Discoms’ overdues to all gencos increased to ₹91,700 crore as of March and dues are likely to pile up during lockdown
The ₹90,000-crore relief package announced for distribution companies (Discoms) under the Atmanirbhar Bharat Abhiyan would boost the credit profile of generating companies.
This would materially reduce their working capital requirements and consequently the debt taken to fund receivables, according to India Ratings (Ind-Ra).
This move will benefit all power companies including central public sector enterprise (CPSE) gencos and transmission companies (Transcos), independent power producers (IPPs) and renewable (RE) generators. However, the impact could vary across different generating classes and be dependent on the quantum of funds released, the ability of discoms to borrow under the scheme and the timeline over which it is implemented. Ind-Ra does not expect any rating changes on account of the expected reduction in receivables.
The Discom overdues to all gencos increased to ₹91,700 crore as of March 2020 from ₹55,300 crore as of March 2019, the overdues to CPSE gencos increased to ₹30,900 crore. The dues are likely to increase further during the lockdown period, given the lower demand and collections seen by Discoms. The high receivables for Gencos have led to a pile-up of debt and subsequent deterioration in their credit profile.
According to the Ministry of Power and Power Finance Corporation Ltd, the amount will be lent to discoms in two tranches — 50 per cent in Tranche I and the rest in Tranche II by REC Limited and Power Finance Corp.
The disbursements of loans to discoms are subject to the implementation of reforms such as liquidation of dues and subsidies by State governments, installation of smart meters and improving operational and financial efficiency. These loans will be secured with unconditional and irrevocable State government guarantees covering the loan amount along with interest and any other charges towards the loans.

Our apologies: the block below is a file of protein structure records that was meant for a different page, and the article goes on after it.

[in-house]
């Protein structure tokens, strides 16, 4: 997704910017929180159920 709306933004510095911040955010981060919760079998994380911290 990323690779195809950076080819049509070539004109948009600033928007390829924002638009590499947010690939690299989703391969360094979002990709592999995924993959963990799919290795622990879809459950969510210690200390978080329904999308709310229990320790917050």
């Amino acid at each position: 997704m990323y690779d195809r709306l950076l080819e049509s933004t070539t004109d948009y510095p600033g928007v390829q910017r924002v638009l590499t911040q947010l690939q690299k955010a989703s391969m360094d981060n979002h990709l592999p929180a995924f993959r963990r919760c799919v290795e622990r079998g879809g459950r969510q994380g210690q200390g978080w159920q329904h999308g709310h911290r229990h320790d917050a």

The first tranche could be released to gencos directly post approval from respective discoms. However, the ability of discoms to borrow under this scheme could be dependent on the headroom available for further borrowings within the working capital limits prescribed under the Ujjwal DISCOM Assurance Yojana. In case of lower headroom, the borrowing would be limited to the receivables Discoms have from respective States.
Till now, the two-part tariff structure for CPSE gencos has remained unscathed. Given the high capital cost of newer plants, the fixed cost itself has increased over the years. Additionally, the increasing divergence between plant availability factor and plant load factor has resulted in a significant elevated per unit fixed charge for Discoms. Thus, power purchase cost for Discoms under two-part tariffs is significantly higher than that for renewables in case of low plant load factors. The package opens up a window for Discoms to press hard for negotiations on fixed costs.